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Archive | August 30, 2010

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It’s Elementary: Scrapbooking School

I have been scrapbooking for over twenty years. In fact, my start was doing summer vacation books and school projects for myself as an elementary school student! My life has come full circle, and now I look at the important gift that lays ahead: documenting my own child’s school career. It is a process that I will want her involved in (if she is interested), and one I’m sure that will change and evolve as needed.

I recall years ago when scrapbooking school meant bright colored crayon stickers and yellow bus papers. Not anymore! I have seen so much lovely school-themed product that I’d use for any age – even for non-school pages – this 2010 fall season. I can’t tell you how happy that makes me. This week I am happy to share with you some thoughts, ideas, picks, and new scrapbook layouts to celebrate the new school year.

First there are a few factors I want to consider before beginning any layouts:

  1. Should I make school a separate album or part of an annual/general “about me” album for the child? It depends! I am going to start out with a three-ring binder-style album dedicated to my daughter’s school career. I have chosen this format because I can add divided page protectors to it (to hold photos, memorabilia, art, class photo, etc) as well as change the order of things easily as needed.
  2. How often do I plan on scrapbooking school stuff? I think just a select few layouts each school year is what I will plan on.
  3. Do I want a coordinated looking album? Or do I want to mix & match?If I wanted a consistent look, I’d buy enough cardstock and patterned paper all at once to create my layouts for the full length of her school career. Personally I don’t know what I’ll feel like doing in the future, so I’m going to take a more mix & match approach.

Just like any crafting project, beginning a school book is a major project and decisions should be thought over before cropping that first photo. What if you’ve got someone special (yourself, your own, grandchildren, niece, etc) that you’d like to create a scrapbook for that is already in school or finished with school? The same questions should be asked, as well as asking yourself if you already have any layouts made (such as layouts from previous years) that you want to be sure to include.

A few of May’s product picks for getting started:
American Crafts 3-Ring Albums  Scrapbook.com | Two Peas
American Crafts 4 x 6 Divided Page Protector  Scrapbook.com | Two Peas
Jenni Bowlin journaling papers and memo books  Scrapbook.com | Two Peas
Pebbles Chalk  Scrapbook.com
Penmenship Journalers by Katie Pertiet  at DesignerDigitals.com
Sakura Micron journaling pen set Scrapbook.com
Tim Holtz Distress Ink Pad in Faded Jeans  Scrapbook.com | Two Peas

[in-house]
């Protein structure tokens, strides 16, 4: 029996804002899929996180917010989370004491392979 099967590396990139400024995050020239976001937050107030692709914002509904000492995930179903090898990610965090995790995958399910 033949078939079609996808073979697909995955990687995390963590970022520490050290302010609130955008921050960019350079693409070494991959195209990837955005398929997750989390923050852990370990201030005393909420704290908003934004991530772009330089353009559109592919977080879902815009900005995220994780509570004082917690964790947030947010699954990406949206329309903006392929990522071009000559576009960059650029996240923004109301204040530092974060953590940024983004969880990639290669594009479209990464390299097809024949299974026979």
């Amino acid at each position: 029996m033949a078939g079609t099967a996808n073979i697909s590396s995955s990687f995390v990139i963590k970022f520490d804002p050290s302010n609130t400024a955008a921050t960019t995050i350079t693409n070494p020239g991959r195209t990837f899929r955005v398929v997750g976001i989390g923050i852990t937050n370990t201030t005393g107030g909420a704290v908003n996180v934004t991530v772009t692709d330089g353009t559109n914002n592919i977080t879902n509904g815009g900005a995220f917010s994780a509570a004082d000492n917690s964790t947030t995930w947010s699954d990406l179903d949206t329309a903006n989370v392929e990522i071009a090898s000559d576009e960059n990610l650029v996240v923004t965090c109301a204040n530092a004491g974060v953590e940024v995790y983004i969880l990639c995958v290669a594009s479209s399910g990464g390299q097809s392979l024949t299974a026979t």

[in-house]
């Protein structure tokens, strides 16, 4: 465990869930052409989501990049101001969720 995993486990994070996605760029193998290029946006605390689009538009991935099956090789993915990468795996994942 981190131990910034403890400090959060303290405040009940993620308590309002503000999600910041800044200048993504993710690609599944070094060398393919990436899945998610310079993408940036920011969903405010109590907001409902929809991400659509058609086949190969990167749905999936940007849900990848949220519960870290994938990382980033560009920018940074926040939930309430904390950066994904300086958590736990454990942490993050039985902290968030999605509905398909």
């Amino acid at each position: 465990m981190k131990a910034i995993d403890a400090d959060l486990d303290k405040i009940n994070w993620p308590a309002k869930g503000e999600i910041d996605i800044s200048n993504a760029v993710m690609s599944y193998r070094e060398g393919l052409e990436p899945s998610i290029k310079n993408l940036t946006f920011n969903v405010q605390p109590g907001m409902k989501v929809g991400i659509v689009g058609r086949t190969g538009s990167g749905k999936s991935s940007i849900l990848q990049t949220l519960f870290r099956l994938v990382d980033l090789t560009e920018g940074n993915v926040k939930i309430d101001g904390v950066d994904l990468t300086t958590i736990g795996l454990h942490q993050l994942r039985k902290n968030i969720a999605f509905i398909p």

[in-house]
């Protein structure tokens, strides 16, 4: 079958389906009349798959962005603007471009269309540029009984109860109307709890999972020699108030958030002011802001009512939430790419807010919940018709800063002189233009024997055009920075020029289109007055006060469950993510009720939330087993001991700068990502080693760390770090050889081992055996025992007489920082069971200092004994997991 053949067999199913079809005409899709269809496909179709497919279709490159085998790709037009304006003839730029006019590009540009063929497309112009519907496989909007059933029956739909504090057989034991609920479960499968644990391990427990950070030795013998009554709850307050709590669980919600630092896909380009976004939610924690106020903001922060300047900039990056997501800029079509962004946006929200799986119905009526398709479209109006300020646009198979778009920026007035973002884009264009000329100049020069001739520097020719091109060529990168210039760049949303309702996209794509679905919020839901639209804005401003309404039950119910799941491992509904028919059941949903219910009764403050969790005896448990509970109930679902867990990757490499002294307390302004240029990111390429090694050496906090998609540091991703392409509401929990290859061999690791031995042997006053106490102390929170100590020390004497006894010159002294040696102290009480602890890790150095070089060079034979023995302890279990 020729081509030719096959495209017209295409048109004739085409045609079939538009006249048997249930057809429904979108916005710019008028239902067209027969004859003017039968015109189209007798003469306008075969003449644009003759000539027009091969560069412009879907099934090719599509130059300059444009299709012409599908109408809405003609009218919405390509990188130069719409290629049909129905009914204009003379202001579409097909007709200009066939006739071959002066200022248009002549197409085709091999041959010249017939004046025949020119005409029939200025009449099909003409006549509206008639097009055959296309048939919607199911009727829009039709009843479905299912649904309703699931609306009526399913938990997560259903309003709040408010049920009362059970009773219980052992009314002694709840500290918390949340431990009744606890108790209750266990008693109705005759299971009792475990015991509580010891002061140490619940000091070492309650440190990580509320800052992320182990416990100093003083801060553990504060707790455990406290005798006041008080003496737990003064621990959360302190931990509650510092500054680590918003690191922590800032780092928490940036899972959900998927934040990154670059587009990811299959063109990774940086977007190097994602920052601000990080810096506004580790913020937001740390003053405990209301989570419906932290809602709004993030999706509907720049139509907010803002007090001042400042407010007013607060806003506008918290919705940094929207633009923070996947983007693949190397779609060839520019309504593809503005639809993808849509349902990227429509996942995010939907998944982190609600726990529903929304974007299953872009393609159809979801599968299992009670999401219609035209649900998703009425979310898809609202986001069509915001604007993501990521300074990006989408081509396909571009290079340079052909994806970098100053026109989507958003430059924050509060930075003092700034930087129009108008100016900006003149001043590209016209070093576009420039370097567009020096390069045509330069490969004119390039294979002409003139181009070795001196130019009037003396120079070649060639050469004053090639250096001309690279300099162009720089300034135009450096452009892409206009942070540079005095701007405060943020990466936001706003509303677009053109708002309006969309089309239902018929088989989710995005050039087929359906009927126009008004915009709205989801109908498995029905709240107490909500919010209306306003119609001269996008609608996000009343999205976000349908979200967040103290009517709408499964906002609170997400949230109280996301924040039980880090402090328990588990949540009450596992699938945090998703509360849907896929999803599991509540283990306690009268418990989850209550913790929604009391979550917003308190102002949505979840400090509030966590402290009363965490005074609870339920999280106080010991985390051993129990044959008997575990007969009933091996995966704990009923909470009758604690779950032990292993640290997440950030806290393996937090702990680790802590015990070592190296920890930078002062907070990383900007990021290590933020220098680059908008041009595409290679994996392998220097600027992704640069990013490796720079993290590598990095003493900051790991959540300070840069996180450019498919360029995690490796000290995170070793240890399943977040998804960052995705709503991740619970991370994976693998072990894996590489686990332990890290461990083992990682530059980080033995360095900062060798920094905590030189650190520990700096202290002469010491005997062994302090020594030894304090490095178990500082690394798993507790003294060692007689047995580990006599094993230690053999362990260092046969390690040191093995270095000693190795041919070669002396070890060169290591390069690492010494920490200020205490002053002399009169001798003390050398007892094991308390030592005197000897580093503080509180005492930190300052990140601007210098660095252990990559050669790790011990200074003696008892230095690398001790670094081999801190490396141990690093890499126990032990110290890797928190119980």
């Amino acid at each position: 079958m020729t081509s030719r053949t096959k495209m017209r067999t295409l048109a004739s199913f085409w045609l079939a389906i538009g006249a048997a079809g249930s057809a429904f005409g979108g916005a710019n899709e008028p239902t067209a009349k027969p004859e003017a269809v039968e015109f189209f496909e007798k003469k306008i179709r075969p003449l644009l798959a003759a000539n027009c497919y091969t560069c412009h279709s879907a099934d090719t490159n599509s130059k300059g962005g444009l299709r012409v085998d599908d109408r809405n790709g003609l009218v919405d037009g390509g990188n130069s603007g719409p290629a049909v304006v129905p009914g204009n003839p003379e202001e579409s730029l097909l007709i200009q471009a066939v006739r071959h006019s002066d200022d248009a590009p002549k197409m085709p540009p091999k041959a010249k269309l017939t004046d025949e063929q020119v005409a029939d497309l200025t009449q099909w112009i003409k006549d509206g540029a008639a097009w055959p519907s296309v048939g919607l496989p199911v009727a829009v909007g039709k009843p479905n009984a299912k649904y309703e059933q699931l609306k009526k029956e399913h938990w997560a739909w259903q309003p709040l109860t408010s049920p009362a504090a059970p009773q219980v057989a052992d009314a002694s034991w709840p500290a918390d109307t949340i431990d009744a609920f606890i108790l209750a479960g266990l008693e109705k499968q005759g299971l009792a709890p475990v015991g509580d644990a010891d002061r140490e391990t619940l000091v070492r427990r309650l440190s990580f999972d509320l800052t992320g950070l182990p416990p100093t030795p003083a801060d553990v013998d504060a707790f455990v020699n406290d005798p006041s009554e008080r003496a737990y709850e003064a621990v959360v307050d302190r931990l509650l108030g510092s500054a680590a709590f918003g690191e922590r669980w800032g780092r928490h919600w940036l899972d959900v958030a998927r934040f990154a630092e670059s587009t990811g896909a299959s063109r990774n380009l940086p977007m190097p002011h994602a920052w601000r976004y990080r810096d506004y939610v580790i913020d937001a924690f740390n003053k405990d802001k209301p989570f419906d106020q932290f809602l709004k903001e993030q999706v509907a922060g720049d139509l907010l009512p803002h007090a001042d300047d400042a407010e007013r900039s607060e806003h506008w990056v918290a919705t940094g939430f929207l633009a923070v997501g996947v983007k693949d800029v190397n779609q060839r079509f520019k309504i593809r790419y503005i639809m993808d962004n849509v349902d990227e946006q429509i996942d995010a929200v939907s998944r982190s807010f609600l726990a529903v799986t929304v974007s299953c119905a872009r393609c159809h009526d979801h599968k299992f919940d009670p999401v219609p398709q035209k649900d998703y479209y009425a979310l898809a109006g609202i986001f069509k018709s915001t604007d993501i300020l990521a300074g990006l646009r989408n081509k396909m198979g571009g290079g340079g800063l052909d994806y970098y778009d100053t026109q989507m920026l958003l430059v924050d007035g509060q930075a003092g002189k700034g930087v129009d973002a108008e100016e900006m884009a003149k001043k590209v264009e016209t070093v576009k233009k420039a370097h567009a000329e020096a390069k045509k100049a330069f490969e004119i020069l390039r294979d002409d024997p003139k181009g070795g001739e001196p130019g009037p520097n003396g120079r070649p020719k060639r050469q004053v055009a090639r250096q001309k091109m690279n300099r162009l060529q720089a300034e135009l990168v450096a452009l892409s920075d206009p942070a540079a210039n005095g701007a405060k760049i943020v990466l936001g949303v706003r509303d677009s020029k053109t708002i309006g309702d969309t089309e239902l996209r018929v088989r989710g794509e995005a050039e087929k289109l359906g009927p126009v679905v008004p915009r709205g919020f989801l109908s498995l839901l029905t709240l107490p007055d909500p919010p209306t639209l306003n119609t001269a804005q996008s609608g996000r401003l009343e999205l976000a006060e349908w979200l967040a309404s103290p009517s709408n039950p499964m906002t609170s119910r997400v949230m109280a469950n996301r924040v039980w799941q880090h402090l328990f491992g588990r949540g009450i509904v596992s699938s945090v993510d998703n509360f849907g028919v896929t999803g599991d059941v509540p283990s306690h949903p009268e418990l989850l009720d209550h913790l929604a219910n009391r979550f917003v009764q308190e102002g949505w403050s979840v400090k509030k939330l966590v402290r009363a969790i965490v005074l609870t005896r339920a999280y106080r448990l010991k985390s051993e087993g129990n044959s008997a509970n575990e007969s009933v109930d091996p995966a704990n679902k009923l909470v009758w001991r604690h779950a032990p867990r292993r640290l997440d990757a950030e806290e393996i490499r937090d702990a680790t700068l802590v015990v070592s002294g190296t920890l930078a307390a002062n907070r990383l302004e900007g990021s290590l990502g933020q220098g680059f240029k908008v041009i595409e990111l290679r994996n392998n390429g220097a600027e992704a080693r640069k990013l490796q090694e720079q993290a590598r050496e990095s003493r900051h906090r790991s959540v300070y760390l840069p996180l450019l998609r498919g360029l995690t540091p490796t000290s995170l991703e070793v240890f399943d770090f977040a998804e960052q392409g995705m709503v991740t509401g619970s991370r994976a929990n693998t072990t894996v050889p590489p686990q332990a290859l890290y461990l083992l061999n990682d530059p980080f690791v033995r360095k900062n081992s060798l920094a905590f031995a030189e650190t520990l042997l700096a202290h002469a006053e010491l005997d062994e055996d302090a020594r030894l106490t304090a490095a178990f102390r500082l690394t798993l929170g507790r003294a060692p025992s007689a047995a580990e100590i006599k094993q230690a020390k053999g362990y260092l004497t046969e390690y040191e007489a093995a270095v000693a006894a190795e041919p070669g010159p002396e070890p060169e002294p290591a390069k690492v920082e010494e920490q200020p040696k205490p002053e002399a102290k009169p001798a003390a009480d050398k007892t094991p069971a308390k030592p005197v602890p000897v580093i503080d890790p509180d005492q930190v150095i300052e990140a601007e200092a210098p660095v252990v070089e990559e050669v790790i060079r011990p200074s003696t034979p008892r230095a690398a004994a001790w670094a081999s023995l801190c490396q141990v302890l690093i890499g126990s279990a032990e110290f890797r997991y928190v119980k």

Tattered Angels Glimmer Glam in Big Apple  Scrapbook.com | Two Peas

Tip: You can shop by theme at Scrapbook.com – check out their school section for lots of ideas!

Some traditional themed school product picks now available:
Reminisce “Making The Grade”   Scrapbook.com
Crate Paper “School Spirit”    Scrapbook.com | Two Peas
Creative Imaginations “It’s Elementary”  Scrapbook.com
Die Cuts with a View “Grade School”  Scrapbook.com
Bo Bunny “Learning Curve”  Scrapbook.com

Another great choice that has a lot of sayings and is perfectly themed for school days is Memory Works new Simple Stories collection “Elementary. I would recommend getting just the paper pack for older students – or even for non-school layouts! The papers in this line are really fantastic. For younger and elementary age students, I think the kit, or any of the embellishment pieces available would be fantastic items to purchase. There are a lot of words and phrases on the embellishments and papers, though the papers are all double-sided so you are given a lot of options and you can choose to use whatever works best for your tastes. I like the traditional colors with added grungy cool look to everything. I received some to test out – and I’m very happy with the results.

other supplies used:
Tim Holtz Distress Ink in chipped sapphire  Scrapbook.com | Two Peas
Tim Holtz Distress Ink in fired brick  Scrapbook.com | Two Peas
Tim Holtz Distress Ink in brushed corduroy  Scrapbook.com | Two Peas
Dear Lizzy crochet flowers  Scrapbook.com | Two Peas
www.shopevalicious.com dictionary paper flower
other: buttons, pen, adhesive

For the title I used the Memory Works alphabet stickers, then inked around them (fingers work best) and outlined the letters with a fine tip black Sakura journaling pen as well before using a craft knife to remove the letter stickers.

I love this technique – it’s one I’ve been doing for years and I still love it. Paint, chalk, and in some cases mists work too, but I find inks (especially Tim Holtz Distress inks) to work best, and that nothing beats fingertips for application here.

Above you can see how it looks when removing the letters – at that point I decided there wasn’t enough contrast and added the touch of black pen to outline and accent the edges.

I also created a quick card with this line to send in the school folder back to our new (and favorite!) teacher.

With a few touches of Stickles and a little bit of baker’s twine I was able to make this sweet card in just minutes. The front is a 4×6″ paper from the Memory Works collection, and I used a 5 x 6 (one edge torn and folded over to adhere) piece of another paper to create the back. It couldn’t have been quicker or easier, and now I have a special card to share.

I have more school ideas to talk about, products to recommend, and projects to share. I will be back with more school related articles all week – stay tuned!

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